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As the March of Dimes gears up for its annual WalkAmerica fund-raiser, its officials are looking back on a string of milestones that have saved many thousands of lives.

Meanwhile, with grants to fund university research and support for clinics aimed at preventing birth defects, the March continues to battle ailments that strike children.The most spectacular of its past successes was the announcement, 40 years ago this week, that researcher Dr. Jonas Salk had developed a safe and effective vaccine against polio.

For years, waves of polio had swept across the country in yearly epidemics, striking 50,000 in 1952 alone. It killed and paralyzed ruthlessly.

During 1954, nearly 2 million American schoolchildren participated in the field trials of the vaccine as "polio pioneers." The trials were of the Salk vaccine, which had to be injected. The research was sponsored by the National Foundation for Infantile Paralysis.

Contributions were sought for the project, with the foundation sponsoring fund-raisers like chuckwagon breakfasts. During a "March of Dimes," volunteers would go door to door collecting money for research and to pay for therapy, wheelchairs, iron lungs and braces for people who were stricken with polio.

On April 12, 1955, the announcement "summarized the (Salk) vaccine as being `safe, potent and effective,' " said Dick Leavitt, director of science information for the March of Dimes' national office in White Plains, N.Y.

With the success of the Salk vaccine and the later Sabine vaccine (an oral inoculation), polio was clearly on its way out. At that time, the foundation faced a crisis, and discussed disbanding.

However, consultants and foundation activists felt that the group was so effective that instead of disbanding, it should "turn its attention to problems in addition to and other than polio. And we rather soon settled on birth defects," Leavitt said in a Deseret News interview.

The group changed its name to the March of Dimes, in honor of its earlier mobilizations. To avoid confusion, the yearly march became known as the WalkAmerica.

The March of Dimes' milestones since the early 1950s include the development of a test to screen newborns for a type of mental retardation called phenylketonuria (PKU), which can be prevented by regulating the diet of susceptible infants; the Sabin vaccine; the first successful bone marrow transplant to treat birth defects; location of a gene that causes leukemia; and many other achievements.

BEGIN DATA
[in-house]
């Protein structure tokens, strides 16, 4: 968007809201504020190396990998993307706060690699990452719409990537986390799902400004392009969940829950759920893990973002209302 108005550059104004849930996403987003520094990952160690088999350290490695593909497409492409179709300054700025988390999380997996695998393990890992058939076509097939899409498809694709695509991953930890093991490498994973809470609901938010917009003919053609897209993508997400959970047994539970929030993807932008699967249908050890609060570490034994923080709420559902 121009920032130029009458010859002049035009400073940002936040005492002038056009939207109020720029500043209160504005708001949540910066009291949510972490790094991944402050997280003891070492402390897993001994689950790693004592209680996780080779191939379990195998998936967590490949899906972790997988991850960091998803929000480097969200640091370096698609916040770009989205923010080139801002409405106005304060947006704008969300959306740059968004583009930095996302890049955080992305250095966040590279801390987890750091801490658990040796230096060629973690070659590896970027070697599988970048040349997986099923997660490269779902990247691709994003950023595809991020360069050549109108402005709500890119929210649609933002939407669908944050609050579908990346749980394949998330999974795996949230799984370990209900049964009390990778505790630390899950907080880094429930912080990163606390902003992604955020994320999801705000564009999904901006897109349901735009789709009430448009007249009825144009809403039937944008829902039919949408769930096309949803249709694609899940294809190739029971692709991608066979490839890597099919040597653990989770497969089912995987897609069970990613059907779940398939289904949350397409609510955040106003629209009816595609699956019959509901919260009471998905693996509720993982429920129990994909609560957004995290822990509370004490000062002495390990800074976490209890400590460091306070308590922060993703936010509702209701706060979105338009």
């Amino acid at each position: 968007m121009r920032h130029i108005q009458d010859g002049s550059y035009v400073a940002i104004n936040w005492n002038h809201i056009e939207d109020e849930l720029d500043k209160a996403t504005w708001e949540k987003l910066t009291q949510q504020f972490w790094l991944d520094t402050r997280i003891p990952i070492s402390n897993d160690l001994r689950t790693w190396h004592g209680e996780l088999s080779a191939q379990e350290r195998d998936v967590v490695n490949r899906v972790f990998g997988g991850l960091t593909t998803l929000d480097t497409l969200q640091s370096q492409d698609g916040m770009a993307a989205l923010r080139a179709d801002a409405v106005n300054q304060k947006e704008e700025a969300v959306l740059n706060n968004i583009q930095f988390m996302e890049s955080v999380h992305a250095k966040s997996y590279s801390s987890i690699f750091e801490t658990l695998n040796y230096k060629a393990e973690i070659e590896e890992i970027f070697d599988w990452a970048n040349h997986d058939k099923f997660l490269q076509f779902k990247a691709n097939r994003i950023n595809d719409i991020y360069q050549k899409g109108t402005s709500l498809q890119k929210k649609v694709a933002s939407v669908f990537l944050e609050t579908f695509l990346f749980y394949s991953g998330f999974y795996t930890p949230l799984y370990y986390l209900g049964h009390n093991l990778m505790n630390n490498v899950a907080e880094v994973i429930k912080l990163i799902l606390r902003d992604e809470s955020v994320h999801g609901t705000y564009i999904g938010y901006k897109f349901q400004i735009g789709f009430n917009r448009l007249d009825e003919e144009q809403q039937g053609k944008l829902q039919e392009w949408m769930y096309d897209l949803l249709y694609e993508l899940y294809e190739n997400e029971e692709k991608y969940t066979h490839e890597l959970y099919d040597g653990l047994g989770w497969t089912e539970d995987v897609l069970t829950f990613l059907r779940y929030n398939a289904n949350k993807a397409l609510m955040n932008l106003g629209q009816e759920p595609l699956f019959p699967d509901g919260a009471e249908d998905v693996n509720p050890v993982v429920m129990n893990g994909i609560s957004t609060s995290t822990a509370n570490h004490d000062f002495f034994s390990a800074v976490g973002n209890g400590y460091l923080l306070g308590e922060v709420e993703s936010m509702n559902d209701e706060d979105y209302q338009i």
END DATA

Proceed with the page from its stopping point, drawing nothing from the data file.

Dr. August Jung, director of the Newborn Intensive Care Center, recalled that the March of Dimes was instrumental in helping the center buy infant ventilators and transport devices. The center serves babies born at LDS, Primary and University hospitals.

Over the years the center has cared for close to 20,000 babies, and 3,000 to 5,000 of them them were helped by the new infant ventilators. The center is going full-blast, helping about 1,000 babies per year.

Today, the battle against birth defects and other ailments of newborns remains the March of Dimes' main focus.

Projects range from studies of genetic defects to parenting education programs that educate moms-to-be about safe prenatal care.

Gary C. Swensen, team walk recruiter for the March of Dimes in Salt Lake City, said that from 1989 through 1993, the group contributed $682,695 for research at the University of Utah.

During the present fiscal year, March of Dimes grants in Utah included:

- $62,029 for a study about cystic fibrosis and an effort to prevent chronic lung injury after premature birth.

- A birth defects registry, recording information about fetuses and infants in Utah born with birth defects, in an effort to find clusters of defects. That might point to some outside cause.

- A program of home vitiations for pregnant teens. With this, "they are hoping to reduce the number of high-risk pregnancies," she said.

- Prenatal education for Latino women without documentation.

- A program helping with treatment for substance abuse, targeting women of childbearing years.


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26 marches in Utah planned for April 29

Victory came 40 years ago in the struggle to develop a polio vaccine, but the March of Dimes is still carrying on its medical crusade.

Now its volunteers continue to work and walk to overcome birth defects and illness caused by premature birth.

In Utah, the organization originally started in the 1930s to combat polio is contributing about $140,000 a year to genetics and lung injury researchers, plus more than $40,000 to community and government programs like education about the dangers of substance abuse by pregnant women.

All of that costs money, and that's the point of the yearly March of Dimes. On April 29, Utah will field 26 "WalkAmerica" marches throughout the state, says Gary Swensen, team walk recruiter in Salt Lake City.

In the weeks before the march, each volunteer scours his home neighborhood for contributions. At one time, the amount was based on pledges of money per mile walked, but now it's a flat contribution. "From the early comments and registrations we're starting to receive, we're anticipating in the Sugarhouse walk we'll be getting 3,000 or more" volunteers, Swensen added. The march that takes off from Sugarhouse Park will be the state's largest, with the rest of the walks adding about the same number total as the Sugarhouse march.

"Our goal is to try to raise about $280,000," Swensen said. Anyone interested in helping should contact the March of Dimes at 363-5500.